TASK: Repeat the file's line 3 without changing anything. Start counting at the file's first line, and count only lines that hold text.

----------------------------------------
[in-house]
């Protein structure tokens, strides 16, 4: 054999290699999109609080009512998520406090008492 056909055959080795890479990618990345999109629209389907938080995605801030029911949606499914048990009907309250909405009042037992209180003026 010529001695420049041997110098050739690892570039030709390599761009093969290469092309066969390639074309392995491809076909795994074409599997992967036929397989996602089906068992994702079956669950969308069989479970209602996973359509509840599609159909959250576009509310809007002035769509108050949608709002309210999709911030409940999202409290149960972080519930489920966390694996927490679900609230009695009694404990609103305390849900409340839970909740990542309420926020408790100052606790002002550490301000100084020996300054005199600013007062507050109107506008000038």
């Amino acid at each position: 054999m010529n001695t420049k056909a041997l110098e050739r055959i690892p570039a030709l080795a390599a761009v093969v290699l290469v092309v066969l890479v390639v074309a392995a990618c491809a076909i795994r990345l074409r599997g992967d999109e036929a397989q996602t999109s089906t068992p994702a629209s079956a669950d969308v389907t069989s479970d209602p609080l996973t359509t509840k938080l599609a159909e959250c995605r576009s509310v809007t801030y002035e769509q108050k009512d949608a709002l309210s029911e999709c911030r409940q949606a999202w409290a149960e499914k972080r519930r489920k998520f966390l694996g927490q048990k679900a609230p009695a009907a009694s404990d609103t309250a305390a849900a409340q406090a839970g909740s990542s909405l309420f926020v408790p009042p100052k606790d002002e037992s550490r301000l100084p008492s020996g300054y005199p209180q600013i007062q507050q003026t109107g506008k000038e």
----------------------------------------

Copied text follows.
């Amino acid at each position: 054999m010529n001695t420049k056909a041997l110098e050739r055959i690892p570039a030709l080795a390599a761009v093969v290699l290469v092309v066969l890479v390639v074309a392995a990618c491809a076909i795994r990345l074409r599997g992967d999109e036929a397989q996602t999109s089906t068992p994702a629209s079956a669950d969308v389907t069989s479970d209602p609080l996973t359509t509840k938080l599609a159909e959250c995605r576009s509310v809007t801030y002035e769509q108050k009512d949608a709002l309210s029911e999709c911030r409940q949606a999202w409290a149960e499914k972080r519930r489920k998520f966390l694996g927490q048990k679900a609230p009695a009907a009694s404990d609103t309250a305390a849900a409340q406090a839970g909740s990542s909405l309420f926020v408790p009042p100052k606790d002002e037992s550490r301000l100084p008492s020996g300054y005199p209180q600013i007062q507050q003026t109107g506008k000038e």